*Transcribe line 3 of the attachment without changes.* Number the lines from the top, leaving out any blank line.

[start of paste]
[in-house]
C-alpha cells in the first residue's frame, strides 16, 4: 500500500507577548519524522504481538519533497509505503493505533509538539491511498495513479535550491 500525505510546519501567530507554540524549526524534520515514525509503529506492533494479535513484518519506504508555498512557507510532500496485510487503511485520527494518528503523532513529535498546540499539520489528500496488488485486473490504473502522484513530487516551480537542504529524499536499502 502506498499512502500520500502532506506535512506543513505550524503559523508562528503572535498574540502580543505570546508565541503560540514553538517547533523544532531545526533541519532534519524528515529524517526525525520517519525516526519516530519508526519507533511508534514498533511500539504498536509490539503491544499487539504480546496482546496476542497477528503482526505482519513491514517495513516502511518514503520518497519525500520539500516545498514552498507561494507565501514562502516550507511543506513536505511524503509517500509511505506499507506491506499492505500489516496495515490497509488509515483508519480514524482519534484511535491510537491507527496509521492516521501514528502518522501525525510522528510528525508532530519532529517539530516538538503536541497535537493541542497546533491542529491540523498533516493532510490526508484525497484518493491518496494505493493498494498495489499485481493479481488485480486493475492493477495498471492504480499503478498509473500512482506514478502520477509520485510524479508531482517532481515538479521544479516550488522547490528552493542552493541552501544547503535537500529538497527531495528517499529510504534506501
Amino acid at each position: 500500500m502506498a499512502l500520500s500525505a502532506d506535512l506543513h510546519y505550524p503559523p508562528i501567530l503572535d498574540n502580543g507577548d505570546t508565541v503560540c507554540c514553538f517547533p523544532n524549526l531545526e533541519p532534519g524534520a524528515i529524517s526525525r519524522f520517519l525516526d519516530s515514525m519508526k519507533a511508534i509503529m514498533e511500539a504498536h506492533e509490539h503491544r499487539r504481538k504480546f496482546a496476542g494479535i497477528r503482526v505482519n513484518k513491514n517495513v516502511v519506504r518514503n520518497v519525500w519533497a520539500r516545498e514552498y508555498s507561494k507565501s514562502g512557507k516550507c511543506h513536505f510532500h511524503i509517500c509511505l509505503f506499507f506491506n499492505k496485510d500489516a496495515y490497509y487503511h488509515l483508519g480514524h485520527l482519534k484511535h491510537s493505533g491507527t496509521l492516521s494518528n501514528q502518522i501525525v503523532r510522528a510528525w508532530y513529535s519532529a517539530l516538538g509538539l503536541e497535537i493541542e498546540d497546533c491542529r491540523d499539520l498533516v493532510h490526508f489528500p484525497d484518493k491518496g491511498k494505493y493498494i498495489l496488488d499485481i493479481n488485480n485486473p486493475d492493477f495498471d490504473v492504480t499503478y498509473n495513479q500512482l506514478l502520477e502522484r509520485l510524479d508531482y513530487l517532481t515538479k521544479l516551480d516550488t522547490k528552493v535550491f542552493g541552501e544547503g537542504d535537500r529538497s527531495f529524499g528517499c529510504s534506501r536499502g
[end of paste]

Amino acid at each position: 500500500m502506498a499512502l500520500s500525505a502532506d506535512l506543513h510546519y505550524p503559523p508562528i501567530l503572535d498574540n502580543g507577548d505570546t508565541v503560540c507554540c514553538f517547533p523544532n524549526l531545526e533541519p532534519g524534520a524528515i529524517s526525525r519524522f520517519l525516526d519516530s515514525m519508526k519507533a511508534i509503529m514498533e511500539a504498536h506492533e509490539h503491544r499487539r504481538k504480546f496482546a496476542g494479535i497477528r503482526v505482519n513484518k513491514n517495513v516502511v519506504r518514503n520518497v519525500w519533497a520539500r516545498e514552498y508555498s507561494k507565501s514562502g512557507k516550507c511543506h513536505f510532500h511524503i509517500c509511505l509505503f506499507f506491506n499492505k496485510d500489516a496495515y490497509y487503511h488509515l483508519g480514524h485520527l482519534k484511535h491510537s493505533g491507527t496509521l492516521s494518528n501514528q502518522i501525525v503523532r510522528a510528525w508532530y513529535s519532529a517539530l516538538g509538539l503536541e497535537i493541542e498546540d497546533c491542529r491540523d499539520l498533516v493532510h490526508f489528500p484525497d484518493k491518496g491511498k494505493y493498494i498495489l496488488d499485481i493479481n488485480n485486473p486493475d492493477f495498471d490504473v492504480t499503478y498509473n495513479q500512482l506514478l502520477e502522484r509520485l510524479d508531482y513530487l517532481t515538479k521544479l516551480d516550488t522547490k528552493v535550491f542552493g541552501e544547503g537542504d535537500r529538497s527531495f529524499g528517499c529510504s534506501r536499502g